Many significant advances have recently been achieved in horse genome mapping, and linkage maps of horses have been created (Penedo et al. 2005; Swinburne et al. 2006). Horse–human comparative maps were published in 2007 and 2008 (Tozaki et al. 2007a; Raudsepp et al. 2008). With the complete horse genome sequence available to the equine genome community, we expect an acceleration in discoveries of genetic traits of interest to horse breeders (Wade et al. 2009). In our previous studies, we proposed a genome-wide association study (GWAS) that can be systematically performed by combining primary screening for genome-wide markers with pooled DNA samples and secondary screening for candidate markers implicated from the genome-wide scan in Thoroughbreds (Tozaki et al. 2005, 2007b).

In this study, we aimed at identifying candidate genomic regions susceptible for tying-up syndrome in Japanese Thoroughbred populations by performing a Markov chain Monte Carlo (MCMC) linkage analysis and a GWAS using microsatellites.

Materials and methods

  1. Top of page
  2. Summary
  3. Introduction
  4. Materials and methods
  5. Results and discussion
  6. Conclusion
  7. Acknowledgements
  8. Conflicts of interest
  9. References

Thoroughbreds and DNA purification

Thoroughbreds with and without tying-up syndrome were obtained from the Ritto and Miho Training centers of the Japan Racing Association (JRA). In terms of clinical infrastructure and expertise, these training centers of the JRA offer state-of-the-art horse clinic facilities for the diagnosis and treatment of various equine disorders. All the clinical information regarding the JRA’s racehorses is stored in a computerized database system (JARIS: Japan Racing Information System). Of the 3927 Thoroughbreds registered as JRA racehorses on October 2002, 223 Thoroughbreds with tying-up syndrome were selected for DNA isolation. On the basis of the information available on the relatives of the 223 horses, five paternal half-sib Thoroughbred families (designated A through E) were then constructed for linkage analysis using LOKI (Table 1). The half-sib families were unrelated for at least three generations of paternal pedigree. Furthermore, from these 223 horses, we selected 144 individuals that had no paternal, maternal or sibling relationships with each other for the GWAS. The control population comprised 144 normal horses without tying-up syndrome that had been randomly selected from both training centres; these horses had more racing experience and also had no paternal, maternal or sibling relationships with each other. No statistically significant differences were observed between both populations for the ratio of gender and/or for training centre.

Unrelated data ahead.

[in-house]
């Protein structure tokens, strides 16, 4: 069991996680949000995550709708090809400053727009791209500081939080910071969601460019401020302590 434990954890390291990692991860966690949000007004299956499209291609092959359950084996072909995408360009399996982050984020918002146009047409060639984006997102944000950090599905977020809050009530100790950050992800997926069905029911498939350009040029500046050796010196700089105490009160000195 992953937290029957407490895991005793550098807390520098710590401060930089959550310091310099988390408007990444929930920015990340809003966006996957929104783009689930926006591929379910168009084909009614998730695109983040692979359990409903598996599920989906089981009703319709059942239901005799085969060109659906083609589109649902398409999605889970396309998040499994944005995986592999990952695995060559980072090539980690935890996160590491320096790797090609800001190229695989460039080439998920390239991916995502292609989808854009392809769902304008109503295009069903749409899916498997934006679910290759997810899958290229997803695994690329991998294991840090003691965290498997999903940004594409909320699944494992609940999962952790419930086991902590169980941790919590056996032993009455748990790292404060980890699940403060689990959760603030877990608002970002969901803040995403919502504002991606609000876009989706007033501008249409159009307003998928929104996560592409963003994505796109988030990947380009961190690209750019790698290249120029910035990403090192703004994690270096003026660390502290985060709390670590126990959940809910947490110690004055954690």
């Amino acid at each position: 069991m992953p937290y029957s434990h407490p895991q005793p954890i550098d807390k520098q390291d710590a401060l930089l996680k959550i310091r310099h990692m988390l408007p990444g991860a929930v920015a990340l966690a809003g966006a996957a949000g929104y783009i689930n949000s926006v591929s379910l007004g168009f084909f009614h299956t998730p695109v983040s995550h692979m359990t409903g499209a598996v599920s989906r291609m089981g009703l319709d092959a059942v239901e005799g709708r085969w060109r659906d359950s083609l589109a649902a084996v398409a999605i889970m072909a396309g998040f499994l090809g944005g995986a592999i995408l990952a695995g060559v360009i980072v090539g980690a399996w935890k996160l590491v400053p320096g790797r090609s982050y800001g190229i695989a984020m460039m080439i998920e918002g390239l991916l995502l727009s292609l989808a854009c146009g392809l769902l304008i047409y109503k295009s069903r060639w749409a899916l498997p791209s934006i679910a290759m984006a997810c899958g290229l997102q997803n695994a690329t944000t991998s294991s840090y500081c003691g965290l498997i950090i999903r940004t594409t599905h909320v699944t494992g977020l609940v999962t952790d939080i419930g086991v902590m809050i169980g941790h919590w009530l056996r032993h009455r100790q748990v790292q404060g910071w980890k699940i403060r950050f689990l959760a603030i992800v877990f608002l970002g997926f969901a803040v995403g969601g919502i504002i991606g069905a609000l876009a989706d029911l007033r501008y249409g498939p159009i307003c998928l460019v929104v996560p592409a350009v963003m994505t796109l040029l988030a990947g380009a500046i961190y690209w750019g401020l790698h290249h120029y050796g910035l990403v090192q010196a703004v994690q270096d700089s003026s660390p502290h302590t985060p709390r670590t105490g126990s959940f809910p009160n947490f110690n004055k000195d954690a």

Table 1.   Number of tying-up and non-tying-up offspring for each sire family.
FamilyTying-upNon-tying-upDisease rate (%)
  1. 1These were sampled from 233 affected horses.

A207221.7
B118611.3
C96612.0
D72323.3
E43011.8
Total51127718.4

All blood samples for DNA isolation were stored at −40 °C. Genomic DNA was extracted from the stored blood by using the MagExtractor System MFX-2000 (Toyobo, Osaka, Japan). The concentrations of the DNA samples were measured twice using a multi-wavelength (200–310 nm) absorption spectrometer (DU®7500 Spectrophotometer; Beckman Coulter, Brea, CA, USA) and diluted to a concentration of 25 ng/μl. The concentrations of the samples were measured again before they were combined for the case–control association studies. Finally, the DNA samples were combined with their respective pools. The concentration of all the pooled DNA samples was adjusted to 25 ng/μl.

Microsatellites